About FOOTPRINTS IN THE BAJRA (Cedar Books, New Delhi); By Nabina Das

"Fittingly for a poet, Nabina’s novel also has a strong lyrical core. 'Footprints in the Bajra' takes the homely image of the millet field as its central metaphor. ... But the novel is less a thriller about guerrilla action than a subtly colored character study of a fascinating group of individuals who intersect at various points in their lives ..." -- DEBRA CASTILLO, author, editor and distinguished professor (Cornell University, April 17, 2010).

Footprints in the Bajra is a serious book that moves at a smart uncontrived pace. It voices deep concerns about how and why the deprived and the marginalized in certain parts of our country join the Maoist ranks; how they adopt desperate and often terrible measures to wrench justice and to make their voices heard... a confident debut novel, a good read, which will leave you with plenty to mull over. -- PRITI AISOLA, author (See Paris for Me, Penguin-India, 2009) in DANSE MACABRE XXXIV.

In her debut novel, Nabina Das writes about an India where social divides stand taller than multistoried shopping malls. Footprints in the Bajra, inspired by what she saw while touring the interiors of Bihar as part of a travelling theatre group, inquires into why the Maoists have an influence over a large section of Indian society. Das talked to Uttara Choudhury in New York about her book, and its protagonist Muskaan -- DAILY NEWS AND ANALYSIS, Mumbai, March 28, 2010.


"The interspersion of references from both the West and India do not clash. Shakespeare and Lazarus as reference points are brought in with ease, as also Valmiki and Goddess Chhinnamasta, and nothing jars ... The language is poetic and creates visual images of beauty and ugliness side by side." -- ABHA IYENGAR, poet (Yearnings: Serene Woods, 2010) and fiction writer in MUSE INDIA, May-Jun 2010

Shwetank Dubey says Nabina Das ably recreates the milieu of Maoist-infested regions of India -- Nabina Das has chosen the first person account of narrating a story from the main characters of the novel, Nora the sheherwali (urban dweller), Muskaan the rebel, Suryakant Sahay the crafty clandestine planner and Avadhut the frontrunner of all the operations... the book deals with something that no urban resident is bound to know on his own — the life and times of people living in Maoist infested areas and why do they give in to the temptation provided by the Red Brigade. -- PIONEER newspaper, April 25, 2010.
'"If you misrepresent them, they'll abduct and kill you," says Muskaan, our hostess'... goes the first line with which Nabina Das settles everything about her novel -- style, subject and pace... Excellent plotline. Wonderful detail. A beautifully crafted book. -- Karunamay Sinha; THE STATESMAN, Sunday supplement "8th Day", May 16, 2010.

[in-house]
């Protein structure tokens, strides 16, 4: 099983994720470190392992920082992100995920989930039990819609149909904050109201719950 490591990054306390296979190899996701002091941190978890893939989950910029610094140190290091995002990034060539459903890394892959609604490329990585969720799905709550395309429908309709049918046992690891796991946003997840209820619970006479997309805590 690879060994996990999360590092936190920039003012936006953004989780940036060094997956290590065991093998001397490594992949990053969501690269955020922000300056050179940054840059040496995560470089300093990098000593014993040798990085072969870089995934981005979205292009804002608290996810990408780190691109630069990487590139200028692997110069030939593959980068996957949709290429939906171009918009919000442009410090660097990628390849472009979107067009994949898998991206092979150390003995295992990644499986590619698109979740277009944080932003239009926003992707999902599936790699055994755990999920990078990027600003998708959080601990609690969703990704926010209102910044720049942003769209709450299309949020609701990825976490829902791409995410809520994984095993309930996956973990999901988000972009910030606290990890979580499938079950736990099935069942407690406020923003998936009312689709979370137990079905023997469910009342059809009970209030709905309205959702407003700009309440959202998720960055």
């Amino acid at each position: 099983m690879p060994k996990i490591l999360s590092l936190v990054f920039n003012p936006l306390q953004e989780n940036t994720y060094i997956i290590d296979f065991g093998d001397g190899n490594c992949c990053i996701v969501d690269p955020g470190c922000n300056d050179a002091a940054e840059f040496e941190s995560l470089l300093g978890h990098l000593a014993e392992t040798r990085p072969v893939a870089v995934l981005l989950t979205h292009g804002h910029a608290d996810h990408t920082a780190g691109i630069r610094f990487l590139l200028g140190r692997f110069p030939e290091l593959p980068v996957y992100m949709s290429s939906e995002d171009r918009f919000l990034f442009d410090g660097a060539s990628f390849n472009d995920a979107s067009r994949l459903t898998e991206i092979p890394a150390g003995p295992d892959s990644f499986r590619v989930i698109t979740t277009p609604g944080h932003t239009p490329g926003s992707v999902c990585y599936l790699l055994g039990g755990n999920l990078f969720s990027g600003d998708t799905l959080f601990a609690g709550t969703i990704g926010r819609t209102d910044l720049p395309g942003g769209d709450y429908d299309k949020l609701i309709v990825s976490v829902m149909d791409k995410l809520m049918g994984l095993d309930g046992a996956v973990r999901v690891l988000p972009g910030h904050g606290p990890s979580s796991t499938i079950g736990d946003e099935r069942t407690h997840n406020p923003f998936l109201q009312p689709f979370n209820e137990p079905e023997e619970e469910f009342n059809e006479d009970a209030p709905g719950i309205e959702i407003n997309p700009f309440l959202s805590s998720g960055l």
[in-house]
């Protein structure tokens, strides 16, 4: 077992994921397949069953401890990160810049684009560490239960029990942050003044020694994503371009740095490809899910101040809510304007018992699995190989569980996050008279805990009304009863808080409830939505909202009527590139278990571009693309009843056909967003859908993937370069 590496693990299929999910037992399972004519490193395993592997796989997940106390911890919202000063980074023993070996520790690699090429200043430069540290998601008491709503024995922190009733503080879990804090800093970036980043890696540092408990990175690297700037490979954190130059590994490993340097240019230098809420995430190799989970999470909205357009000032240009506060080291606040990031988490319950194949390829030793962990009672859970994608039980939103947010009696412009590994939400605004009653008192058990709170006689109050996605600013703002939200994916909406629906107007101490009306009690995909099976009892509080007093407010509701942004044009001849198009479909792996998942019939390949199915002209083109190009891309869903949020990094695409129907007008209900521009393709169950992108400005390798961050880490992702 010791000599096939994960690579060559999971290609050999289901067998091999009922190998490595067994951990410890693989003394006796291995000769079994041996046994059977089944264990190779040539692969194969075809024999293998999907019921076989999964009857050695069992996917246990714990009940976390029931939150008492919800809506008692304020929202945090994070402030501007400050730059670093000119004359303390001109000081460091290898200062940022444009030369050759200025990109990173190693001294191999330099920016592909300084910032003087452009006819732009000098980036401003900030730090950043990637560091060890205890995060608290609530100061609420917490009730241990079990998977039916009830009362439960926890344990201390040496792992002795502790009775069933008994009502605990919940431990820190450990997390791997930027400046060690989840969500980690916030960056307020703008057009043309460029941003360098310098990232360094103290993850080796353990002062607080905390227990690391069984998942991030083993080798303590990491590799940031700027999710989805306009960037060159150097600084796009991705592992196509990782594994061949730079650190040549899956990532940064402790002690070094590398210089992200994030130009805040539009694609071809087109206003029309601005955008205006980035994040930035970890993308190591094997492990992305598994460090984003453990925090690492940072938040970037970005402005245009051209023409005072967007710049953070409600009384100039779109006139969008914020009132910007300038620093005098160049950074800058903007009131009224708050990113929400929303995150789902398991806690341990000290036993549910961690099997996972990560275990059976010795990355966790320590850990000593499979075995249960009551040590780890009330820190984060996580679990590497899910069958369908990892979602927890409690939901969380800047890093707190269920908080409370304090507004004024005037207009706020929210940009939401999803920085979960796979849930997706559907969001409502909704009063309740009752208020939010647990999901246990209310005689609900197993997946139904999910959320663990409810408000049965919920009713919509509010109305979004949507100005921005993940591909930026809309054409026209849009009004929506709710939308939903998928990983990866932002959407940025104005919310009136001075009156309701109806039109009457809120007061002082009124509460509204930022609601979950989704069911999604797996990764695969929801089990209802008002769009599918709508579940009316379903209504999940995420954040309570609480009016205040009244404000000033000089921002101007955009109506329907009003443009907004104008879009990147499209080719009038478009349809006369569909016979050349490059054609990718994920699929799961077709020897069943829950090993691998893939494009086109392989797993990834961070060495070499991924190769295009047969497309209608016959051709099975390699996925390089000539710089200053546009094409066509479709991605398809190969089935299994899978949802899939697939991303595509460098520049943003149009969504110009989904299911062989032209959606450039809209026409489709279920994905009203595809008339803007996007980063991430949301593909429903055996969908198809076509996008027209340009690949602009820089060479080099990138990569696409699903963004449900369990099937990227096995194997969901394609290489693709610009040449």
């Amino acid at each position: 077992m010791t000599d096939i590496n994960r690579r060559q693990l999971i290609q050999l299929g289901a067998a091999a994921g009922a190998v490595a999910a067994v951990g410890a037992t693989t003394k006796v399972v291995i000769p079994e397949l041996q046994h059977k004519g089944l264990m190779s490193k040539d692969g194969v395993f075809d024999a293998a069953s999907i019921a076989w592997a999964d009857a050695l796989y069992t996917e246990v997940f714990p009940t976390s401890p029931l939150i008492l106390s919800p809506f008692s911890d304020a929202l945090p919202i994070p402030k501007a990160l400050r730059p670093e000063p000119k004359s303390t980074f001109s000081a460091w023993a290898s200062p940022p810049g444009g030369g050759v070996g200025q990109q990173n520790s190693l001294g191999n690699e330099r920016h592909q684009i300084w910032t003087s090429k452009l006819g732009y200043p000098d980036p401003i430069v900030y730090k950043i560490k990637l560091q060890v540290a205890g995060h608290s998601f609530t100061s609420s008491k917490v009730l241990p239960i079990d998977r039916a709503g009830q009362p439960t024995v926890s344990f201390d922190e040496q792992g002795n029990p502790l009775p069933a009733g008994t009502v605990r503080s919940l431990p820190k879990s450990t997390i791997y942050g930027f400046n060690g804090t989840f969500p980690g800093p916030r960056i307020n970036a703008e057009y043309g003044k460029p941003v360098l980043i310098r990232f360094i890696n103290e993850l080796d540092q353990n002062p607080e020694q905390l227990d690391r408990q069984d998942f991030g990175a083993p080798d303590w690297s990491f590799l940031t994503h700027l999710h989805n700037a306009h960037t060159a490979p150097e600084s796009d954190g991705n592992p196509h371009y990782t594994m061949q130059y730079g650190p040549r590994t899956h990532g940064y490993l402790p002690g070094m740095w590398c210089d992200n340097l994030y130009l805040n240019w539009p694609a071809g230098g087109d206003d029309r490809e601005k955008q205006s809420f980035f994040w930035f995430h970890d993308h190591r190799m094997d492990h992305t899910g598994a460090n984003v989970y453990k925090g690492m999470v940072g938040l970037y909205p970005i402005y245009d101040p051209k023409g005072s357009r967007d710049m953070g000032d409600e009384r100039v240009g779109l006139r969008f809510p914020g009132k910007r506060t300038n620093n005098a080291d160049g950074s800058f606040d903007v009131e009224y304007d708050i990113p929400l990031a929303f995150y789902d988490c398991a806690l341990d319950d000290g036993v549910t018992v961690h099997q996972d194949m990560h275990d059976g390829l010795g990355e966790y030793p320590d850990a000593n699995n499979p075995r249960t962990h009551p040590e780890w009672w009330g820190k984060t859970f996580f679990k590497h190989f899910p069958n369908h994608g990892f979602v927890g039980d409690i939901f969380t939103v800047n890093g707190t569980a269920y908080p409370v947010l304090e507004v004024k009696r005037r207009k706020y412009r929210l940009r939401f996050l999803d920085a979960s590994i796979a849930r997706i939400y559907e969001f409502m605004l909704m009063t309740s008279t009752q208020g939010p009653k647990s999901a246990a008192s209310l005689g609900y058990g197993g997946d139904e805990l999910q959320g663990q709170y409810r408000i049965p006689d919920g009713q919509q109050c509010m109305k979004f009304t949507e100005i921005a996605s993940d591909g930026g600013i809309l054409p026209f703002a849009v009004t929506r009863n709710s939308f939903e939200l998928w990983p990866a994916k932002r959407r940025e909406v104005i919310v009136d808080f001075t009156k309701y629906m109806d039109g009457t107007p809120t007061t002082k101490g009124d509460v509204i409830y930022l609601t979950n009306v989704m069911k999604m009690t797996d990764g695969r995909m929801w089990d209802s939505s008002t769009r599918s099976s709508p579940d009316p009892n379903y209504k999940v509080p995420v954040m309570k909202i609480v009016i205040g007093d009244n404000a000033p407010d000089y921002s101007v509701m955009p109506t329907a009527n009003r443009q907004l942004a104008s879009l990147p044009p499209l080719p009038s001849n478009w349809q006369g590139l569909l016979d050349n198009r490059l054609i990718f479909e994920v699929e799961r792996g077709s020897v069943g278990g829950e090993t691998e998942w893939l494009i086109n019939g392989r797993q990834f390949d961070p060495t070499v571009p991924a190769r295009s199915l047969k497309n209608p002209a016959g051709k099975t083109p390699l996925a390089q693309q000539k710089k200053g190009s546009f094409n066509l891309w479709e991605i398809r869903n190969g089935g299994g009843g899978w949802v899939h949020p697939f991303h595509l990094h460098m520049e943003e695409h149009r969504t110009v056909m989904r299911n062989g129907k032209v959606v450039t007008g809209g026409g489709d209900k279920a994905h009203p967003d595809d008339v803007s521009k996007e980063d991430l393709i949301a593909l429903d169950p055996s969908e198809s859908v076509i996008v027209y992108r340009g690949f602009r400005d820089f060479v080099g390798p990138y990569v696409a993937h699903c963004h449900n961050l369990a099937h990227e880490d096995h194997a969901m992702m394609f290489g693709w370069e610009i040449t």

"This is bitter-sweet, if a rather longish tale of a modern-day Maoist revolution and the seeds of destruction and betrayal that lie embedded in it." -- Business World, May 17, 2010

Wednesday, March 3, 2010

Holi Hullabaloo!

March, one morning. Spring festival on my university campus. Holi. Colors -- powder, water balloons, water guns, even buckets of colored water...! Friends finish a quick breakfast and rush out to meet on the Jhelum Lawns. On the open stage teams are assembling to sing and parody -- it's the "Chaat Sammelan" (sorry, no translation!). We've already had the traditional bhaang drink from the kitchen staff who'd soon take the day off, and we're getting high with the riding sun forcing open flower buds. Someone's got sweets from home. We eat. We throw colors on friends and even a few strangers. We sing. Loud, boisterous. Clap and dance too. The lawn becomes a pink-red-yellow-green cloud. We float on it. It's spring, so some loves are sworn. Some are spurned too. Later, our group flocks to professors' quarters to wish them. We get more colors and some more snack to nibble on! By late afternoon, we want to shower and sleep. One lone guy, still high on the cannabis, sits under a tree and beats a drum.

Even I can't stop humming : Chalat musafir moh liyo re // pinjrewali muniyaa // udd udd baithi panwadiya dukaniyaa // beedey ka sara ras le liyo re pinjrewali muniyaa //...!!

A song about the 'muniya' bird enticing travelers, pecking off on sweets and coloring its beak with the taint of 'paan' -- double entendre all the way!

Image from the Internet: Brent Lewin

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